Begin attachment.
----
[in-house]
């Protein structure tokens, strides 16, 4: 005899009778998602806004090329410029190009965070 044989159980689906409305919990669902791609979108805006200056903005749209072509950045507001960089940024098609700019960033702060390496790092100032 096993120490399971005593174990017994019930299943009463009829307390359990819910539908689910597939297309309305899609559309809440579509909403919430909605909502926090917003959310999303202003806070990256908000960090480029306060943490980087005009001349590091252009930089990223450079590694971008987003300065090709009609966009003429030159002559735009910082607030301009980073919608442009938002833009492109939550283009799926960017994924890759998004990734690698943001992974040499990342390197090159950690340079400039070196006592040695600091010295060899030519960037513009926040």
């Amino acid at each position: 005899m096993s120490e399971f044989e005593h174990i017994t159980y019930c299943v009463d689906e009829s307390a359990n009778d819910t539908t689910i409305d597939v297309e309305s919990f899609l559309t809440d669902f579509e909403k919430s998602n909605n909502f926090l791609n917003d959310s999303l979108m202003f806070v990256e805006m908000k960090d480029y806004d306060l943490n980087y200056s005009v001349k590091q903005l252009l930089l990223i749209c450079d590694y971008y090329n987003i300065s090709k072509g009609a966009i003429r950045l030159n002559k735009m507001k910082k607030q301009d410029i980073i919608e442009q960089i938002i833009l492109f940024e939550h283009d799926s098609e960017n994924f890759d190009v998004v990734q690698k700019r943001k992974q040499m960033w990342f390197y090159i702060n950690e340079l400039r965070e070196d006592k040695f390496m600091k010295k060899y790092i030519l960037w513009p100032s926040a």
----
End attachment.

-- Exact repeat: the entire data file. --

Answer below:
[in-house]
């Protein structure tokens, strides 16, 4: 005899009778998602806004090329410029190009965070 044989159980689906409305919990669902791609979108805006200056903005749209072509950045507001960089940024098609700019960033702060390496790092100032 096993120490399971005593174990017994019930299943009463009829307390359990819910539908689910597939297309309305899609559309809440579509909403919430909605909502926090917003959310999303202003806070990256908000960090480029306060943490980087005009001349590091252009930089990223450079590694971008987003300065090709009609966009003429030159002559735009910082607030301009980073919608442009938002833009492109939550283009799926960017994924890759998004990734690698943001992974040499990342390197090159950690340079400039070196006592040695600091010295060899030519960037513009926040």
């Amino acid at each position: 005899m096993s120490e399971f044989e005593h174990i017994t159980y019930c299943v009463d689906e009829s307390a359990n009778d819910t539908t689910i409305d597939v297309e309305s919990f899609l559309t809440d669902f579509e909403k919430s998602n909605n909502f926090l791609n917003d959310s999303l979108m202003f806070v990256e805006m908000k960090d480029y806004d306060l943490n980087y200056s005009v001349k590091q903005l252009l930089l990223i749209c450079d590694y971008y090329n987003i300065s090709k072509g009609a966009i003429r950045l030159n002559k735009m507001k910082k607030q301009d410029i980073i919608e442009q960089i938002i833009l492109f940024e939550h283009d799926s098609e960017n994924f890759d190009v998004v990734q690698k700019r943001k992974q040499m960033w990342f390197y090159i702060n950690e340079l400039r965070e070196d006592k040695f390496m600091k010295k060899y790092i030519l960037w513009p100032s926040a």